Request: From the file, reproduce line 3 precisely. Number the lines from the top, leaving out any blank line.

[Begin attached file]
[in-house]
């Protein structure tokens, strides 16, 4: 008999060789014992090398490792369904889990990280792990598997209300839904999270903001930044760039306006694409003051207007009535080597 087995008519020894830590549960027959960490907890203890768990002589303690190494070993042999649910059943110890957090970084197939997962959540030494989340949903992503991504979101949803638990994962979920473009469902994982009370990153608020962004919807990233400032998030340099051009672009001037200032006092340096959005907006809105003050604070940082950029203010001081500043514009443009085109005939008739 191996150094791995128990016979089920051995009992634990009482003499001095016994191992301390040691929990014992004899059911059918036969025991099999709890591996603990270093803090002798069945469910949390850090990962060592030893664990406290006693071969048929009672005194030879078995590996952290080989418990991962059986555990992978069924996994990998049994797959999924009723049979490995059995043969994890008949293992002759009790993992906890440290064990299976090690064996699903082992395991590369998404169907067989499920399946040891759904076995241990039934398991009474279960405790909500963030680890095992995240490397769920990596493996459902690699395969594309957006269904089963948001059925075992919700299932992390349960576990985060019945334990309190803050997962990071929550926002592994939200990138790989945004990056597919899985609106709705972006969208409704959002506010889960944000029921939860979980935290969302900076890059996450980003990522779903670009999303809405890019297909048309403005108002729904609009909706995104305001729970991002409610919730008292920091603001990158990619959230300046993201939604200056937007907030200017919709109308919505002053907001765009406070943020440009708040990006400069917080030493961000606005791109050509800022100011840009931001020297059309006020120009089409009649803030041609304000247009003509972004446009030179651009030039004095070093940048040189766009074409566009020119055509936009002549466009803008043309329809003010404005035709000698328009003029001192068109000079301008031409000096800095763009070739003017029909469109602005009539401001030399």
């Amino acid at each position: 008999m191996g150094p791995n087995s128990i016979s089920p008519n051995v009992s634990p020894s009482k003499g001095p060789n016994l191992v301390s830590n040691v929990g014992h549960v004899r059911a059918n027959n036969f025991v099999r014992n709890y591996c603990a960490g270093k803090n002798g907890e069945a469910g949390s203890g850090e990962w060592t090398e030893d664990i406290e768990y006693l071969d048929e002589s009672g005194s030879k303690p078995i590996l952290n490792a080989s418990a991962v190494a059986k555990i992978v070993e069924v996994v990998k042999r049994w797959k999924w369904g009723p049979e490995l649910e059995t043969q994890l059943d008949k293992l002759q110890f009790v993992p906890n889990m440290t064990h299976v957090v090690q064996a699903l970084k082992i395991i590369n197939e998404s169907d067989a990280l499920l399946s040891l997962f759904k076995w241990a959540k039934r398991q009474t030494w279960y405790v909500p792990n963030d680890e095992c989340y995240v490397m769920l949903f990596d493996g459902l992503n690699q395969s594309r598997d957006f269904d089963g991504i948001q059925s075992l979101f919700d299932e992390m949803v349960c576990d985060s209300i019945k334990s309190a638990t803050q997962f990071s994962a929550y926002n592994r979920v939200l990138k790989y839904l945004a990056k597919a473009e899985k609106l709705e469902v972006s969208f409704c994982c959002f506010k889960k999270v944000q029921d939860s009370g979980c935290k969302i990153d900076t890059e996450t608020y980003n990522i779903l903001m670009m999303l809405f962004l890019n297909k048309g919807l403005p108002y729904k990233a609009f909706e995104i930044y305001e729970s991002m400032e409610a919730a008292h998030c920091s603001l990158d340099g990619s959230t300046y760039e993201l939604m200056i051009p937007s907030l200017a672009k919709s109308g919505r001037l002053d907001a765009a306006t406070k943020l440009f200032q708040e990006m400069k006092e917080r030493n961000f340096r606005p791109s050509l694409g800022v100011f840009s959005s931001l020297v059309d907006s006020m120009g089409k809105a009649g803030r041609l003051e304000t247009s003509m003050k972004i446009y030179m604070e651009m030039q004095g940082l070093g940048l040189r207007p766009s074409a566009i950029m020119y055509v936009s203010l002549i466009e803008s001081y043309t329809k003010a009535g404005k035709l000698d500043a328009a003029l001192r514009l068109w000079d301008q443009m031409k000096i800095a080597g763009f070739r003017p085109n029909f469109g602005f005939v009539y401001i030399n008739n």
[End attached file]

């Amino acid at each position: 008999m191996g150094p791995n087995s128990i016979s089920p008519n051995v009992s634990p020894s009482k003499g001095p060789n016994l191992v301390s830590n040691v929990g014992h549960v004899r059911a059918n027959n036969f025991v099999r014992n709890y591996c603990a960490g270093k803090n002798g907890e069945a469910g949390s203890g850090e990962w060592t090398e030893d664990i406290e768990y006693l071969d048929e002589s009672g005194s030879k303690p078995i590996l952290n490792a080989s418990a991962v190494a059986k555990i992978v070993e069924v996994v990998k042999r049994w797959k999924w369904g009723p049979e490995l649910e059995t043969q994890l059943d008949k293992l002759q110890f009790v993992p906890n889990m440290t064990h299976v957090v090690q064996a699903l970084k082992i395991i590369n197939e998404s169907d067989a990280l499920l399946s040891l997962f759904k076995w241990a959540k039934r398991q009474t030494w279960y405790v909500p792990n963030d680890e095992c989340y995240v490397m769920l949903f990596d493996g459902l992503n690699q395969s594309r598997d957006f269904d089963g991504i948001q059925s075992l979101f919700d299932e992390m949803v349960c576990d985060s209300i019945k334990s309190a638990t803050q997962f990071s994962a929550y926002n592994r979920v939200l990138k790989y839904l945004a990056k597919a473009e899985k609106l709705e469902v972006s969208f409704c994982c959002f506010k889960k999270v944000q029921d939860s009370g979980c935290k969302i990153d900076t890059e996450t608020y980003n990522i779903l903001m670009m999303l809405f962004l890019n297909k048309g919807l403005p108002y729904k990233a609009f909706e995104i930044y305001e729970s991002m400032e409610a919730a008292h998030c920091s603001l990158d340099g990619s959230t300046y760039e993201l939604m200056i051009p937007s907030l200017a672009k919709s109308g919505r001037l002053d907001a765009a306006t406070k943020l440009f200032q708040e990006m400069k006092e917080r030493n961000f340096r606005p791109s050509l694409g800022v100011f840009s959005s931001l020297v059309d907006s006020m120009g089409k809105a009649g803030r041609l003051e304000t247009s003509m003050k972004i446009y030179m604070e651009m030039q004095g940082l070093g940048l040189r207007p766009s074409a566009i950029m020119y055509v936009s203010l002549i466009e803008s001081y043309t329809k003010a009535g404005k035709l000698d500043a328009a003029l001192r514009l068109w000079d301008q443009m031409k000096i800095a080597g763009f070739r003017p085109n029909f469109g602005f005939v009539y401001i030399n008739n």